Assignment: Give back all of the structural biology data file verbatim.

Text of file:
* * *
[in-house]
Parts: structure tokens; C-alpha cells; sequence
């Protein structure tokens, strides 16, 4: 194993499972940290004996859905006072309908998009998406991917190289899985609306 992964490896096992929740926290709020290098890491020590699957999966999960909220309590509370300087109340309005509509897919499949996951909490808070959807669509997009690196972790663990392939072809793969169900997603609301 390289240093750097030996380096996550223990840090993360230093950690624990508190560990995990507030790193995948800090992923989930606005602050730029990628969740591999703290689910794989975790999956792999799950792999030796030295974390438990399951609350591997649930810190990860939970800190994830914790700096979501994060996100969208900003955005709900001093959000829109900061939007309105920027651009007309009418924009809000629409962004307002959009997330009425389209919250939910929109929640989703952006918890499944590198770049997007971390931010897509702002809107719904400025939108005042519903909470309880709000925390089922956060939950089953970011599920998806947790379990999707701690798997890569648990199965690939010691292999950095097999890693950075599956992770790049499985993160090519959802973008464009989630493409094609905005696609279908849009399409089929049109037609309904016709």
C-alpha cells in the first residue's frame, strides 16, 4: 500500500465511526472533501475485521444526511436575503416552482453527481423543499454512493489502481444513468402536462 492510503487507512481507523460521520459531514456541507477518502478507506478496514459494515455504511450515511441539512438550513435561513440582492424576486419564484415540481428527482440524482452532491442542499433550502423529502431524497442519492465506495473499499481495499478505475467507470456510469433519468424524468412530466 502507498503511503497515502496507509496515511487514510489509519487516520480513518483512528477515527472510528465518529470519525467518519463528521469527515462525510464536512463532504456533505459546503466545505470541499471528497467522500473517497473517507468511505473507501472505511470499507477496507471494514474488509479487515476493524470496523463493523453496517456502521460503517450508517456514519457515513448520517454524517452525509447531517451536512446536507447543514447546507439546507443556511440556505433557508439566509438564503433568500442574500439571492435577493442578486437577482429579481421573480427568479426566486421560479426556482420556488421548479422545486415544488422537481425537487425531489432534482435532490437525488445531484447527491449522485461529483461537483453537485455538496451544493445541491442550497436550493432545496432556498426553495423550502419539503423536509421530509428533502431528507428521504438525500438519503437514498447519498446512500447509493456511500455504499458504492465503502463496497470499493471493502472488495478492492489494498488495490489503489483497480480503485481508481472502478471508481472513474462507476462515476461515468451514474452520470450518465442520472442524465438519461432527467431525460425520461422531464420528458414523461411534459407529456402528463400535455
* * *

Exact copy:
[in-house]
Parts: structure tokens; C-alpha cells; sequence
């Protein structure tokens, strides 16, 4: 194993499972940290004996859905006072309908998009998406991917190289899985609306 992964490896096992929740926290709020290098890491020590699957999966999960909220309590509370300087109340309005509509897919499949996951909490808070959807669509997009690196972790663990392939072809793969169900997603609301 390289240093750097030996380096996550223990840090993360230093950690624990508190560990995990507030790193995948800090992923989930606005602050730029990628969740591999703290689910794989975790999956792999799950792999030796030295974390438990399951609350591997649930810190990860939970800190994830914790700096979501994060996100969208900003955005709900001093959000829109900061939007309105920027651009007309009418924009809000629409962004307002959009997330009425389209919250939910929109929640989703952006918890499944590198770049997007971390931010897509702002809107719904400025939108005042519903909470309880709000925390089922956060939950089953970011599920998806947790379990999707701690798997890569648990199965690939010691292999950095097999890693950075599956992770790049499985993160090519959802973008464009989630493409094609905005696609279908849009399409089929049109037609309904016709």
C-alpha cells in the first residue's frame, strides 16, 4: 500500500465511526472533501475485521444526511436575503416552482453527481423543499454512493489502481444513468402536462 492510503487507512481507523460521520459531514456541507477518502478507506478496514459494515455504511450515511441539512438550513435561513440582492424576486419564484415540481428527482440524482452532491442542499433550502423529502431524497442519492465506495473499499481495499478505475467507470456510469433519468424524468412530466 502507498503511503497515502496507509496515511487514510489509519487516520480513518483512528477515527472510528465518529470519525467518519463528521469527515462525510464536512463532504456533505459546503466545505470541499471528497467522500473517497473517507468511505473507501472505511470499507477496507471494514474488509479487515476493524470496523463493523453496517456502521460503517450508517456514519457515513448520517454524517452525509447531517451536512446536507447543514447546507439546507443556511440556505433557508439566509438564503433568500442574500439571492435577493442578486437577482429579481421573480427568479426566486421560479426556482420556488421548479422545486415544488422537481425537487425531489432534482435532490437525488445531484447527491449522485461529483461537483453537485455538496451544493445541491442550497436550493432545496432556498426553495423550502419539503423536509421530509428533502431528507428521504438525500438519503437514498447519498446512500447509493456511500455504499458504492465503502463496497470499493471493502472488495478492492489494498488495490489503489483497480480503485481508481472502478471508481472513474462507476462515476461515468451514474452520470450518465442520472442524465438519461432527467431525460425520461422531464420528458414523461411534459407529456402528463400535455